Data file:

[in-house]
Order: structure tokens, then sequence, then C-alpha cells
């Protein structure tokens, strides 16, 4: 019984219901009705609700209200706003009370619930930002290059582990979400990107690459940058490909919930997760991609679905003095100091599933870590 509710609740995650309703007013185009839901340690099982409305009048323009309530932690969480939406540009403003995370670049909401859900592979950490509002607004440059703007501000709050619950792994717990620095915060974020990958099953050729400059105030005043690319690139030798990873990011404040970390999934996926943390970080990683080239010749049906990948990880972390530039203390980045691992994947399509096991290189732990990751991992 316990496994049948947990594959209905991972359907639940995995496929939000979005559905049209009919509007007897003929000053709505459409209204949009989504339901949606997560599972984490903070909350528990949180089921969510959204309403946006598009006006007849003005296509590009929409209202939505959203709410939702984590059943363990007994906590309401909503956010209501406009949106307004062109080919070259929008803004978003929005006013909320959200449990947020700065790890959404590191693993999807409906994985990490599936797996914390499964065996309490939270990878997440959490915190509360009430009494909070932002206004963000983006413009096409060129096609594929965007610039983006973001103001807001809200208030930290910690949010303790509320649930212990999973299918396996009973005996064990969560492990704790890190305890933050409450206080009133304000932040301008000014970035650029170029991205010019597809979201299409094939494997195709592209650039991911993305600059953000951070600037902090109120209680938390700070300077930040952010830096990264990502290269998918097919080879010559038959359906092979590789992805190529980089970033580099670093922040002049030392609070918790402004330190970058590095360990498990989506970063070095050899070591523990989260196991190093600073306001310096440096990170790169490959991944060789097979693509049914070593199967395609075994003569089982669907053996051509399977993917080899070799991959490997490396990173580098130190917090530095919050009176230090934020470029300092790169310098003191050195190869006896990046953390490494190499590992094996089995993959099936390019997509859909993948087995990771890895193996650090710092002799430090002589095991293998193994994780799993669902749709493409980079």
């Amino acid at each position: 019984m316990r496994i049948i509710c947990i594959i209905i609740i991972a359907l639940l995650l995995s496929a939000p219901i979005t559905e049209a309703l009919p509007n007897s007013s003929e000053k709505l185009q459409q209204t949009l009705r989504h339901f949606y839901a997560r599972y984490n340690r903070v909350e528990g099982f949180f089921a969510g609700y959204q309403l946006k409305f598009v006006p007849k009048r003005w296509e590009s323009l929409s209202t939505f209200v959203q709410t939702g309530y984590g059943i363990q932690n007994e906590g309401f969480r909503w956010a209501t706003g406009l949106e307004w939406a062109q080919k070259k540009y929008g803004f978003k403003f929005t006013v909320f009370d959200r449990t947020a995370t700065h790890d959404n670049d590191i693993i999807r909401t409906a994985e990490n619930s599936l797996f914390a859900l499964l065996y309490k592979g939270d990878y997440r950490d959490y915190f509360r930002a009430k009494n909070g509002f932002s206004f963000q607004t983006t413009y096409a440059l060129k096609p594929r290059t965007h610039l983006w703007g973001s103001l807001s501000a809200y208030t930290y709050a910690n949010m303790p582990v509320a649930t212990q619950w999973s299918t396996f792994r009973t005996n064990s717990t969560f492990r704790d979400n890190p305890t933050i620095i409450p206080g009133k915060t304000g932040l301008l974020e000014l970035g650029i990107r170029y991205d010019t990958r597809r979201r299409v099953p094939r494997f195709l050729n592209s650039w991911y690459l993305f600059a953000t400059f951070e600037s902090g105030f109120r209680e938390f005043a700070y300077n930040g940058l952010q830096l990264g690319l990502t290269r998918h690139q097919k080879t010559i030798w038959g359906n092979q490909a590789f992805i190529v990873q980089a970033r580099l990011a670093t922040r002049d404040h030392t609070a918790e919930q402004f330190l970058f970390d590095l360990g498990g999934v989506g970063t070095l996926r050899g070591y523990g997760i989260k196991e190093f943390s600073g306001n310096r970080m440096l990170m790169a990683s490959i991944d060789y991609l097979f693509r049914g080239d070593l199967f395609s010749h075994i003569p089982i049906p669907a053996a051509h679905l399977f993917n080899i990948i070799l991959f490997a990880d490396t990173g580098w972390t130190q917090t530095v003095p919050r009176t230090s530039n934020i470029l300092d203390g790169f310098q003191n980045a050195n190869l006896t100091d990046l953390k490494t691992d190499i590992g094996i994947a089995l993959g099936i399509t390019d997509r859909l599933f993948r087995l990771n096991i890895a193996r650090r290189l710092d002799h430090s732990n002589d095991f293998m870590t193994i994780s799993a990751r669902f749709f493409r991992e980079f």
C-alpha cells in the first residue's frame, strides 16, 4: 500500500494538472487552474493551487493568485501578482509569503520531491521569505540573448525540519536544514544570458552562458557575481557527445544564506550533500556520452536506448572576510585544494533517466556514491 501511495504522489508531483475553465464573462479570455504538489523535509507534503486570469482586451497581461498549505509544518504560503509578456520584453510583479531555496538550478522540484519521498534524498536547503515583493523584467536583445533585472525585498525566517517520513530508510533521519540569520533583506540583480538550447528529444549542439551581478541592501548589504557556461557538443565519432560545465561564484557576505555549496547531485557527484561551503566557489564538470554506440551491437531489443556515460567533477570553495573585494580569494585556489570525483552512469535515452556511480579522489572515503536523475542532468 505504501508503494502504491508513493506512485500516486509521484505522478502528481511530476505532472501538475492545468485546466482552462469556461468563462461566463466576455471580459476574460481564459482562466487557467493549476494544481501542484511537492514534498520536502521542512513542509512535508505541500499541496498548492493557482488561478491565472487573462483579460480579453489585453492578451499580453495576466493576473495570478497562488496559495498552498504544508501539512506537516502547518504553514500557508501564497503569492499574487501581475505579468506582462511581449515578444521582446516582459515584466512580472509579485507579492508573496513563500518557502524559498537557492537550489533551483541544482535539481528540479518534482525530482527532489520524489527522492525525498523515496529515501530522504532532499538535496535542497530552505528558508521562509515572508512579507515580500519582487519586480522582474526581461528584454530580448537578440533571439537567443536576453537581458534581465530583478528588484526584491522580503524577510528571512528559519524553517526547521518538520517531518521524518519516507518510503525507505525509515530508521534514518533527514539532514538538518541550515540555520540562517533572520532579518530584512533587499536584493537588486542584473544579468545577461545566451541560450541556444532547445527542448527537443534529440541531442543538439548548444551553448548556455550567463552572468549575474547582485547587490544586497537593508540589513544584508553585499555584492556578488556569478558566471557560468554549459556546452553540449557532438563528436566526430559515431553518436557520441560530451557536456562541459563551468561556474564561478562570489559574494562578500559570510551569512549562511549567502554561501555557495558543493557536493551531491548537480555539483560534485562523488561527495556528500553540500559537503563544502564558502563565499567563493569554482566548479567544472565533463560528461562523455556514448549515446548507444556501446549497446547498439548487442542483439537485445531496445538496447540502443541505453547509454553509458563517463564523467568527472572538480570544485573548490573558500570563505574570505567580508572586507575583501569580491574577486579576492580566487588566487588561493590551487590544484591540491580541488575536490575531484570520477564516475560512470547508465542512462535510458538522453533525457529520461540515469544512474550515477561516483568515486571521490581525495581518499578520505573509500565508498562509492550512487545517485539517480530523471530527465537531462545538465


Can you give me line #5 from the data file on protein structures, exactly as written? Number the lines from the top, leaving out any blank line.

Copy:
C-alpha cells in the first residue's frame, strides 16, 4: 500500500494538472487552474493551487493568485501578482509569503520531491521569505540573448525540519536544514544570458552562458557575481557527445544564506550533500556520452536506448572576510585544494533517466556514491 501511495504522489508531483475553465464573462479570455504538489523535509507534503486570469482586451497581461498549505509544518504560503509578456520584453510583479531555496538550478522540484519521498534524498536547503515583493523584467536583445533585472525585498525566517517520513530508510533521519540569520533583506540583480538550447528529444549542439551581478541592501548589504557556461557538443565519432560545465561564484557576505555549496547531485557527484561551503566557489564538470554506440551491437531489443556515460567533477570553495573585494580569494585556489570525483552512469535515452556511480579522489572515503536523475542532468 505504501508503494502504491508513493506512485500516486509521484505522478502528481511530476505532472501538475492545468485546466482552462469556461468563462461566463466576455471580459476574460481564459482562466487557467493549476494544481501542484511537492514534498520536502521542512513542509512535508505541500499541496498548492493557482488561478491565472487573462483579460480579453489585453492578451499580453495576466493576473495570478497562488496559495498552498504544508501539512506537516502547518504553514500557508501564497503569492499574487501581475505579468506582462511581449515578444521582446516582459515584466512580472509579485507579492508573496513563500518557502524559498537557492537550489533551483541544482535539481528540479518534482525530482527532489520524489527522492525525498523515496529515501530522504532532499538535496535542497530552505528558508521562509515572508512579507515580500519582487519586480522582474526581461528584454530580448537578440533571439537567443536576453537581458534581465530583478528588484526584491522580503524577510528571512528559519524553517526547521518538520517531518521524518519516507518510503525507505525509515530508521534514518533527514539532514538538518541550515540555520540562517533572520532579518530584512533587499536584493537588486542584473544579468545577461545566451541560450541556444532547445527542448527537443534529440541531442543538439548548444551553448548556455550567463552572468549575474547582485547587490544586497537593508540589513544584508553585499555584492556578488556569478558566471557560468554549459556546452553540449557532438563528436566526430559515431553518436557520441560530451557536456562541459563551468561556474564561478562570489559574494562578500559570510551569512549562511549567502554561501555557495558543493557536493551531491548537480555539483560534485562523488561527495556528500553540500559537503563544502564558502563565499567563493569554482566548479567544472565533463560528461562523455556514448549515446548507444556501446549497446547498439548487442542483439537485445531496445538496447540502443541505453547509454553509458563517463564523467568527472572538480570544485573548490573558500570563505574570505567580508572586507575583501569580491574577486579576492580566487588566487588561493590551487590544484591540491580541488575536490575531484570520477564516475560512470547508465542512462535510458538522453533525457529520461540515469544512474550515477561516483568515486571521490581525495581518499578520505573509500565508498562509492550512487545517485539517480530523471530527465537531462545538465